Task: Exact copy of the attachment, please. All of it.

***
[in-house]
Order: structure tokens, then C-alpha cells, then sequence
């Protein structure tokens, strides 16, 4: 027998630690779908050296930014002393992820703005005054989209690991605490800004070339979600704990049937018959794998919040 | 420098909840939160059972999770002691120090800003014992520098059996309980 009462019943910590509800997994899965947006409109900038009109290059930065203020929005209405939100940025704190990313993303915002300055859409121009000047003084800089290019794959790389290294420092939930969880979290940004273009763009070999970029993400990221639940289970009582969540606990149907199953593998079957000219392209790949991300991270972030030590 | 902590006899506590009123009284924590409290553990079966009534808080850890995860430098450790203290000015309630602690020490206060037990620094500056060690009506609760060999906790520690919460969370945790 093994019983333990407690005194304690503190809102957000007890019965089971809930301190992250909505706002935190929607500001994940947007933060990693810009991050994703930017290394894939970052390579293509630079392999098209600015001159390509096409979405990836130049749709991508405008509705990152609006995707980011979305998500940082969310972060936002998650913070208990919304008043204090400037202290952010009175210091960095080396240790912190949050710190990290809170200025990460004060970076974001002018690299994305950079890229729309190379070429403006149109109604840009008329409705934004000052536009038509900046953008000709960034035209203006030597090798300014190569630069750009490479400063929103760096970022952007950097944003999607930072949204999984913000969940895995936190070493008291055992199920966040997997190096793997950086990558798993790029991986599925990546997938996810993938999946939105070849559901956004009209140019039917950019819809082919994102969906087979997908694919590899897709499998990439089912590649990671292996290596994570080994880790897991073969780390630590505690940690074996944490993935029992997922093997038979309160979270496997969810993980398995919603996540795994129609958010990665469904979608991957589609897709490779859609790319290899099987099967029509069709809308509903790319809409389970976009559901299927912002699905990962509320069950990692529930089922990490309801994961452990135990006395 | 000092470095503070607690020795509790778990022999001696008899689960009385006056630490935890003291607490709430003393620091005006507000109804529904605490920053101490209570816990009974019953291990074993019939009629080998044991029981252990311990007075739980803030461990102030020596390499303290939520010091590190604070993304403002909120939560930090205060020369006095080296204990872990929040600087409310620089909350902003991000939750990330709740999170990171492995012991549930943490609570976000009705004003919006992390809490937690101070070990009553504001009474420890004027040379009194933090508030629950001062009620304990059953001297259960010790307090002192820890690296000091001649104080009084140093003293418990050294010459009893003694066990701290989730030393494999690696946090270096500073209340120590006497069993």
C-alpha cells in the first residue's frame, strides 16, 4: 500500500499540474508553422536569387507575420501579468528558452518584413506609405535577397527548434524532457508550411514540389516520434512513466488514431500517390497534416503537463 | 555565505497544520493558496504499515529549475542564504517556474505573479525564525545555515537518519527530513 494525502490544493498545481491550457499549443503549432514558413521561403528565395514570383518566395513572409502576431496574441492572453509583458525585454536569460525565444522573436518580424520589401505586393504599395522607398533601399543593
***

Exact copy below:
[in-house]
Order: structure tokens, then C-alpha cells, then sequence
């Protein structure tokens, strides 16, 4: 027998630690779908050296930014002393992820703005005054989209690991605490800004070339979600704990049937018959794998919040 | 420098909840939160059972999770002691120090800003014992520098059996309980 009462019943910590509800997994899965947006409109900038009109290059930065203020929005209405939100940025704190990313993303915002300055859409121009000047003084800089290019794959790389290294420092939930969880979290940004273009763009070999970029993400990221639940289970009582969540606990149907199953593998079957000219392209790949991300991270972030030590 | 902590006899506590009123009284924590409290553990079966009534808080850890995860430098450790203290000015309630602690020490206060037990620094500056060690009506609760060999906790520690919460969370945790 093994019983333990407690005194304690503190809102957000007890019965089971809930301190992250909505706002935190929607500001994940947007933060990693810009991050994703930017290394894939970052390579293509630079392999098209600015001159390509096409979405990836130049749709991508405008509705990152609006995707980011979305998500940082969310972060936002998650913070208990919304008043204090400037202290952010009175210091960095080396240790912190949050710190990290809170200025990460004060970076974001002018690299994305950079890229729309190379070429403006149109109604840009008329409705934004000052536009038509900046953008000709960034035209203006030597090798300014190569630069750009490479400063929103760096970022952007950097944003999607930072949204999984913000969940895995936190070493008291055992199920966040997997190096793997950086990558798993790029991986599925990546997938996810993938999946939105070849559901956004009209140019039917950019819809082919994102969906087979997908694919590899897709499998990439089912590649990671292996290596994570080994880790897991073969780390630590505690940690074996944490993935029992997922093997038979309160979270496997969810993980398995919603996540795994129609958010990665469904979608991957589609897709490779859609790319290899099987099967029509069709809308509903790319809409389970976009559901299927912002699905990962509320069950990692529930089922990490309801994961452990135990006395 | 000092470095503070607690020795509790778990022999001696008899689960009385006056630490935890003291607490709430003393620091005006507000109804529904605490920053101490209570816990009974019953291990074993019939009629080998044991029981252990311990007075739980803030461990102030020596390499303290939520010091590190604070993304403002909120939560930090205060020369006095080296204990872990929040600087409310620089909350902003991000939750990330709740999170990171492995012991549930943490609570976000009705004003919006992390809490937690101070070990009553504001009474420890004027040379009194933090508030629950001062009620304990059953001297259960010790307090002192820890690296000091001649104080009084140093003293418990050294010459009893003694066990701290989730030393494999690696946090270096500073209340120590006497069993």
C-alpha cells in the first residue's frame, strides 16, 4: 500500500499540474508553422536569387507575420501579468528558452518584413506609405535577397527548434524532457508550411514540389516520434512513466488514431500517390497534416503537463 | 555565505497544520493558496504499515529549475542564504517556474505573479525564525545555515537518519527530513 494525502490544493498545481491550457499549443503549432514558413521561403528565395514570383518566395513572409502576431496574441492572453509583458525585454536569460525565444522573436518580424520589401505586393504599395522607398533601399543593